Source Newsroom: Northwestern University
Newswise — A newly published report by the National Research Council (NRC) urging educators to teach K-12 students to think spatially and to use geographic information systems (GIS) to do so underscores the importance of educational research underway at Northwestern University.
Because geographic information systems are designed for use by scientists and are too complex for classroom use, the NRC report calls for the development of GIS software specifically designed to meet the needs of elementary and secondary teachers and students.
In fact, a Northwestern research team already has developed such a geographic information system software tool. "Five years ago, we recognized the need for student-friendly GIS software," said Daniel Edelson, associate professor of education and computer science. With funding from the National Science Foundation, Edelson' research team created My World GIS.
My World GIS is a powerful geographic information system that makes it easy for students to use large data sets to investigate Earth and environmental science phenomena. Using My World students can display and manipulate real-world geographic data in much the way that professional scientists do.
"My World software's unique strength is in enabling students as young as middle school to visualize and analyze geographic data," said Edelson, who also is director of Northwestern's Geographic Data in Education Initiative (GEODE). First published in 2004, My World takes into account the needs of teachers and constraints of school computing environments. It is already in use in schools throughout the United States.
In a middle school curriculum on plate tectonics developed by GEODE, for example, My World gives students the ability to create dynamic maps with as many as 100,000 data points showing earthquakes, volcanoes, land elevation and sea floor depth. The students analyze the data to explain the origin of different earth structures, map the boundaries of tectonics, and determine the direction of plate movement.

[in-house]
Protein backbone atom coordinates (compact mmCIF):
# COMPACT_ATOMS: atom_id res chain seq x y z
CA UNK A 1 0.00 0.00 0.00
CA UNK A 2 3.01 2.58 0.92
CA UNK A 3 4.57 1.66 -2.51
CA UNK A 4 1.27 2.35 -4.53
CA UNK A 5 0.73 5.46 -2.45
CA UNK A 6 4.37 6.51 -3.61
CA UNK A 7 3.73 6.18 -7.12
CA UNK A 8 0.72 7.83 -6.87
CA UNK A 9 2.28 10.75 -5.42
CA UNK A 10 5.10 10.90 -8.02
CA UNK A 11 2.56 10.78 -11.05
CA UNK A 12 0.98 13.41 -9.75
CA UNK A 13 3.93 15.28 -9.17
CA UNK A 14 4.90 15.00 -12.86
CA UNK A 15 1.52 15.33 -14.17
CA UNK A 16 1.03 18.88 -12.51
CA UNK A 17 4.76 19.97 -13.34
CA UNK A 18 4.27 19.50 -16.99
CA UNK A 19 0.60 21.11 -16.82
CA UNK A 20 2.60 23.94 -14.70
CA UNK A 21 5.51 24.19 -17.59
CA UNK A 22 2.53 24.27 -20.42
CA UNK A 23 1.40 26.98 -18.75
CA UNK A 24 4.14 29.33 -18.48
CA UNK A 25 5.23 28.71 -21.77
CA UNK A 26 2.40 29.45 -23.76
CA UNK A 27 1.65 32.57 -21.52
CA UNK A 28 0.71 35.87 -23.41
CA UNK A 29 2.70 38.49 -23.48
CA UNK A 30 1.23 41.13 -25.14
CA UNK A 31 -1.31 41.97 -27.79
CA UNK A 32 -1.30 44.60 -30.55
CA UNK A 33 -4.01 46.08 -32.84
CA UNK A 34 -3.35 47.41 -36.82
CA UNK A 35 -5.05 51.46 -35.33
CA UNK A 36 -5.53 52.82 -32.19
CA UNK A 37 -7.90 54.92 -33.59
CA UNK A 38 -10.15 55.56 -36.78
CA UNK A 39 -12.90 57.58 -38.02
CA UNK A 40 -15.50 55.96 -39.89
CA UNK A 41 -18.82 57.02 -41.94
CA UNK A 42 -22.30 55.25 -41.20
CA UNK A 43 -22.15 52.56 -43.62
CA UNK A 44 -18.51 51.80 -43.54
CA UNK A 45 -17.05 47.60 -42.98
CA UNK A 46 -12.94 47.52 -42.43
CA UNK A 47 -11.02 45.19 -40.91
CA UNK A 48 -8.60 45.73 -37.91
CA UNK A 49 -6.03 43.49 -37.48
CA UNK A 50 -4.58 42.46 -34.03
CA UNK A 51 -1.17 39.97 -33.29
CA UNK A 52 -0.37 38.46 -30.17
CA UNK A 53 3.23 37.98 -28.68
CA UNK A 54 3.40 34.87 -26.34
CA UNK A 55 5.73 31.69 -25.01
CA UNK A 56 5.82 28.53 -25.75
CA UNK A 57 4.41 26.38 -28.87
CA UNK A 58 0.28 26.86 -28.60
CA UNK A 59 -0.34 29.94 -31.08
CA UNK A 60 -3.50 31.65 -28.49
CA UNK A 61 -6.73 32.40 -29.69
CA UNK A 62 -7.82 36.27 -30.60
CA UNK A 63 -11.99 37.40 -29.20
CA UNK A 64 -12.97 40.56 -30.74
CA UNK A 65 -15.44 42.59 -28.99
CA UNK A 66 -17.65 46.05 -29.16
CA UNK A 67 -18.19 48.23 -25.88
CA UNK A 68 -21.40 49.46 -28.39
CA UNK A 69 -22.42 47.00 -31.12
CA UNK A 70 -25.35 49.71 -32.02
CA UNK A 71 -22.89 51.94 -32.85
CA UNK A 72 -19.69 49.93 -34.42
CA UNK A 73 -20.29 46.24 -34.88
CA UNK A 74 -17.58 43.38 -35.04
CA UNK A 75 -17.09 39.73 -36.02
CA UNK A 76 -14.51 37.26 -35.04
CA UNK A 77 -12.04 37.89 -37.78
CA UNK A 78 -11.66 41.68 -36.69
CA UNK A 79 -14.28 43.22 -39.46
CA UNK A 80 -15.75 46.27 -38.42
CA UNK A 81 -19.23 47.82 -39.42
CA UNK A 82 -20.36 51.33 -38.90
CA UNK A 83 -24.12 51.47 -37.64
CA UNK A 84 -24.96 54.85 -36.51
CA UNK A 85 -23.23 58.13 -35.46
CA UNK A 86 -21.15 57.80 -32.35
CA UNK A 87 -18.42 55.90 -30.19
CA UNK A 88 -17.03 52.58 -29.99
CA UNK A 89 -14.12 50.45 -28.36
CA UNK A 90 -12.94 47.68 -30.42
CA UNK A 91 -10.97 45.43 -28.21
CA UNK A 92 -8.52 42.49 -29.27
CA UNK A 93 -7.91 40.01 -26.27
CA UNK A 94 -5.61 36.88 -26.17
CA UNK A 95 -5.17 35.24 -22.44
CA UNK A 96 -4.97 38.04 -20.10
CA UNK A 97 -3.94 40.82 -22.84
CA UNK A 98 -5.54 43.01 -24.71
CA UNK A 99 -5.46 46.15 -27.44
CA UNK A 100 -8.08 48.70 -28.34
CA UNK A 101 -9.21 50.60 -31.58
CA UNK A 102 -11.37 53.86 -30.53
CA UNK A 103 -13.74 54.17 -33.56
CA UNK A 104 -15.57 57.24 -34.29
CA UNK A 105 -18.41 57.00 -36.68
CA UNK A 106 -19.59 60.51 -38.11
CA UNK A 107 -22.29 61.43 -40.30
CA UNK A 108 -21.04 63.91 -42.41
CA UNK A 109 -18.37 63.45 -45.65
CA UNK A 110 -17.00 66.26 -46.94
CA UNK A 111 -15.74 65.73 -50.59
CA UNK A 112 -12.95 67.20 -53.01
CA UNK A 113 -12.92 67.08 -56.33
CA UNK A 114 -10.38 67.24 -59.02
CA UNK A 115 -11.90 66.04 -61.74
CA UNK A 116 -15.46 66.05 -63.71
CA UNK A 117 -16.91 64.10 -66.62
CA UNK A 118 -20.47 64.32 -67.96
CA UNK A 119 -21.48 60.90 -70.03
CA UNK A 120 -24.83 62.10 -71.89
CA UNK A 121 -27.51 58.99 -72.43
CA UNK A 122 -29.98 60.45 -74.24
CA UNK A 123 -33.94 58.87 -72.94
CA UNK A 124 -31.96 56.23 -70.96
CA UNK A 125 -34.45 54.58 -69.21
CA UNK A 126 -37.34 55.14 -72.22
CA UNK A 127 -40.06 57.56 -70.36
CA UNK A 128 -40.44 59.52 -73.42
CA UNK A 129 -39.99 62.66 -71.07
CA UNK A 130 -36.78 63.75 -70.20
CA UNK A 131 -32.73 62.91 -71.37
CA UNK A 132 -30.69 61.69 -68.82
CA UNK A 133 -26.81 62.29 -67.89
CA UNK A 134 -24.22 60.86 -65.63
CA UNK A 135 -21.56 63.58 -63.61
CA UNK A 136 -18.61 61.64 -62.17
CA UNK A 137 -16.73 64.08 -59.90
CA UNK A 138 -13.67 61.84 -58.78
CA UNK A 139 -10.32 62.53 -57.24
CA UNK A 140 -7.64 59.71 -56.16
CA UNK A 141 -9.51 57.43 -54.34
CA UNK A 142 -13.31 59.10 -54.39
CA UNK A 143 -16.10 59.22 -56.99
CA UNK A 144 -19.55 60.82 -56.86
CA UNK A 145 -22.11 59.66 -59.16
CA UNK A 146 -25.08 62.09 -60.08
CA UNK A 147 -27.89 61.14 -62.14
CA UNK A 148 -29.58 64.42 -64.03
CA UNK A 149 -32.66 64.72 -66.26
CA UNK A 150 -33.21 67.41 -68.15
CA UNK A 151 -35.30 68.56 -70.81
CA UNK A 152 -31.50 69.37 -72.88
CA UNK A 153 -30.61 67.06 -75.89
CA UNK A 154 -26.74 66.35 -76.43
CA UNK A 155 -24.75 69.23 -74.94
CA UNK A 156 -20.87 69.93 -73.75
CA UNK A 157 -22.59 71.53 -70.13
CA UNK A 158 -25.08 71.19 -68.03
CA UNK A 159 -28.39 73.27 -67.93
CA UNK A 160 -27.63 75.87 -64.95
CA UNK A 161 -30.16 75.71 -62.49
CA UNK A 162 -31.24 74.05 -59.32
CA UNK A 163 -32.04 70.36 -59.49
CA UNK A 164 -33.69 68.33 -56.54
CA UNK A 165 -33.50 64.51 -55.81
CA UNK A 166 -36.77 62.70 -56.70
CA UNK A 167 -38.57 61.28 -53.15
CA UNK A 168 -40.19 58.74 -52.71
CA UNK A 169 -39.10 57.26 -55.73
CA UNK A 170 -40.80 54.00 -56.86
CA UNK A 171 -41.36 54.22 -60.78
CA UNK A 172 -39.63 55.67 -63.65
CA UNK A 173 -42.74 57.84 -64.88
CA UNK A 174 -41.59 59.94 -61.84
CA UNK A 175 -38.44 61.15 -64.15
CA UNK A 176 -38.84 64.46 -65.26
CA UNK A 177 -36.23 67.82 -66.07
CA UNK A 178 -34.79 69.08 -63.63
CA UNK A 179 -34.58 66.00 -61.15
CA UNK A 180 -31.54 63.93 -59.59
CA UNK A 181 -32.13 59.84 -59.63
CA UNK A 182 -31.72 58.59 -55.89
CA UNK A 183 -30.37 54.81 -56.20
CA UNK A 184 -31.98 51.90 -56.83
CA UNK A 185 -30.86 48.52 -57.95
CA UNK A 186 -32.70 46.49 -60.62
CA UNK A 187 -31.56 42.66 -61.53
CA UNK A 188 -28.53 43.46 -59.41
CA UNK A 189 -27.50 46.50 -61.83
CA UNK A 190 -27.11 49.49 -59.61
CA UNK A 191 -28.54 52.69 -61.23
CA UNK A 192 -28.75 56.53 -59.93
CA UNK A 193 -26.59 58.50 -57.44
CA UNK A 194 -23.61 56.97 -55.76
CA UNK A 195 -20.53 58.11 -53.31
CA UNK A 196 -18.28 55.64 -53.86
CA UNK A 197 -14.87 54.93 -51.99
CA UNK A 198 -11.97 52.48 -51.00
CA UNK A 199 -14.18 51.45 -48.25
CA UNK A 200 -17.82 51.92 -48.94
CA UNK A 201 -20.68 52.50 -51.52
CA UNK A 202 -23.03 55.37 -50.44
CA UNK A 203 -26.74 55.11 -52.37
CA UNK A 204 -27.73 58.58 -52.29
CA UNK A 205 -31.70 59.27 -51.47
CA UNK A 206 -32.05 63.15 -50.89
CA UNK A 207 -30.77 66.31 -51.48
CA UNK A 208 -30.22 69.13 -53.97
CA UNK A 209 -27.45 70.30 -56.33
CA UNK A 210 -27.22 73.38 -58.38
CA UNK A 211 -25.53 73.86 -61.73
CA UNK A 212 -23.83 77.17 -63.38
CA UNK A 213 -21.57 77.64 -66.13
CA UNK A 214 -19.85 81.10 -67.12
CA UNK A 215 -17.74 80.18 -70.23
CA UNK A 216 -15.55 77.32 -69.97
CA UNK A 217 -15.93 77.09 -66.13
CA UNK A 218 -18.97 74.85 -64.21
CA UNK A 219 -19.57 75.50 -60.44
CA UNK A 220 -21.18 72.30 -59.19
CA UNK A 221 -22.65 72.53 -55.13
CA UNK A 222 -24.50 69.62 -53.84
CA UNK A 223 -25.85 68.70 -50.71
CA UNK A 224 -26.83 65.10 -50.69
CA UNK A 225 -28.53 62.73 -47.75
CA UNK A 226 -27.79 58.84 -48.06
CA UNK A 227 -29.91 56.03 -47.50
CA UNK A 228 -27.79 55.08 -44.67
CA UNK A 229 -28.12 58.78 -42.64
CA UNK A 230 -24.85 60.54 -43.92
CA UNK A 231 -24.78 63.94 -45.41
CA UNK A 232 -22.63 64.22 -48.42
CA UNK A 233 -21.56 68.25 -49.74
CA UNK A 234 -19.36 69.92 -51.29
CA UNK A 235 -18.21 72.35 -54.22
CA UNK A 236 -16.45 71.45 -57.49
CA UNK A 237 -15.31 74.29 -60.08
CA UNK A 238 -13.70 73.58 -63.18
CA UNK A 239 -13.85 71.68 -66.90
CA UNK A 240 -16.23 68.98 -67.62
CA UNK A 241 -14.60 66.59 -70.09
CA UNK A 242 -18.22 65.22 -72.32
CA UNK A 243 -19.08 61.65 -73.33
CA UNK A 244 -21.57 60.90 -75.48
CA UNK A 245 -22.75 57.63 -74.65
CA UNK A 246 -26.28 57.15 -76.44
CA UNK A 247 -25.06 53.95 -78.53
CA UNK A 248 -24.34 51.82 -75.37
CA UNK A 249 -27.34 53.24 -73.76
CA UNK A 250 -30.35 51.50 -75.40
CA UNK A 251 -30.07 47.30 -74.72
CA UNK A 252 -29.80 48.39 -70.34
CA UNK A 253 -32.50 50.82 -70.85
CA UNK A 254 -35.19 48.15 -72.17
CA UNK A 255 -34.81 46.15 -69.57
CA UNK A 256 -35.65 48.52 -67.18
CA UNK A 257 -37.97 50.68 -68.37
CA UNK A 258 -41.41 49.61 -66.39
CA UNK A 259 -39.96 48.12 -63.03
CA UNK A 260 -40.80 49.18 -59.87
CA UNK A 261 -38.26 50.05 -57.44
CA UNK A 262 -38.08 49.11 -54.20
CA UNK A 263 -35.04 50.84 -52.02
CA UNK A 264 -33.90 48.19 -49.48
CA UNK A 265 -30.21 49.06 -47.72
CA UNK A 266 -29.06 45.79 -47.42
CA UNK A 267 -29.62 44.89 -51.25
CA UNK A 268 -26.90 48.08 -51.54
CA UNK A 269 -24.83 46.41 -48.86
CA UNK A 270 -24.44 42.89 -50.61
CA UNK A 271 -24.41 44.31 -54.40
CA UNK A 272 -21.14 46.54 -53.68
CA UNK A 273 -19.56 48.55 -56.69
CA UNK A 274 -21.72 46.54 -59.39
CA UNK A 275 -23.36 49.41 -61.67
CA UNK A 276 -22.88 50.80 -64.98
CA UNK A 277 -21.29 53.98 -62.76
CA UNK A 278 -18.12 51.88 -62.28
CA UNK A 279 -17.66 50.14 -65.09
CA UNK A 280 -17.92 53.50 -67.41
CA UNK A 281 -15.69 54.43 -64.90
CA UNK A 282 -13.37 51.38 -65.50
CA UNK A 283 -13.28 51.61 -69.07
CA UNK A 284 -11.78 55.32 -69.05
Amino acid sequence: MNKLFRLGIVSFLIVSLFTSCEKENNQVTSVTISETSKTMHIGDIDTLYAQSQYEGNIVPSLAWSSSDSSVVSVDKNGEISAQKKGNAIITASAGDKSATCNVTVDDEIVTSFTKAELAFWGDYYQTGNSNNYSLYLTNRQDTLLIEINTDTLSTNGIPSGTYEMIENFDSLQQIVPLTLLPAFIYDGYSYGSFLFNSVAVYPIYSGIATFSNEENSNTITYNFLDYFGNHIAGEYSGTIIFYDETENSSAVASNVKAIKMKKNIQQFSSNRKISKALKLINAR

Edelson and his GEODE colleagues are investigating the hypothesis that using GIS to visualize large quantities of data not only provides students with opportunities to develop spatial reasoning abilities but also allows them to use these abilities to learn important science and geography content.
Students have used My World to investigate topics as different as the impact of mine runoff on water quality in the Appalachians, the effect of climate change on glaciers in Greenland, and the impact of the Gold Rush and westward expansion on Native American tribes. In all of these cases, My World enables students to view and analyze scientific or historical data in the form of dynamic, customizable maps.
Students can also enter data they themselves have collected into My World. By mapping and analyzing that data in My World GIS, they can see spatial patterns that would not otherwise be apparent.
In addition to My World, GEODE has developed several standards-based curricula incorporating geographic information systems. These include a high school science textbook titled "Investigations of Environmental Science: A Case-based Approach to the Study of Environmental Science." Using this textbook and GIS software, high school students take on the role of environmental scientists and investigate real-world environmental problems.
The NRC report also recommends fostering spatial literacy though practices such as linking with standards, innovative teaching methods, teacher training and assessment -- all of which are components of the work of the GEODE Initiative.
Part of the National Academies of Science and Engineering, the NRC advises the federal government on critical issues in science and technology. "Underpinning success in math and science is the capacity to think spatially," its report states.
To view the NRC report titled "Learning to Think Spatially," visit http://www.nap.edu/catalog/11019.html. To learn more about My World and the work of GEODE, visit http://myworldgis.org/.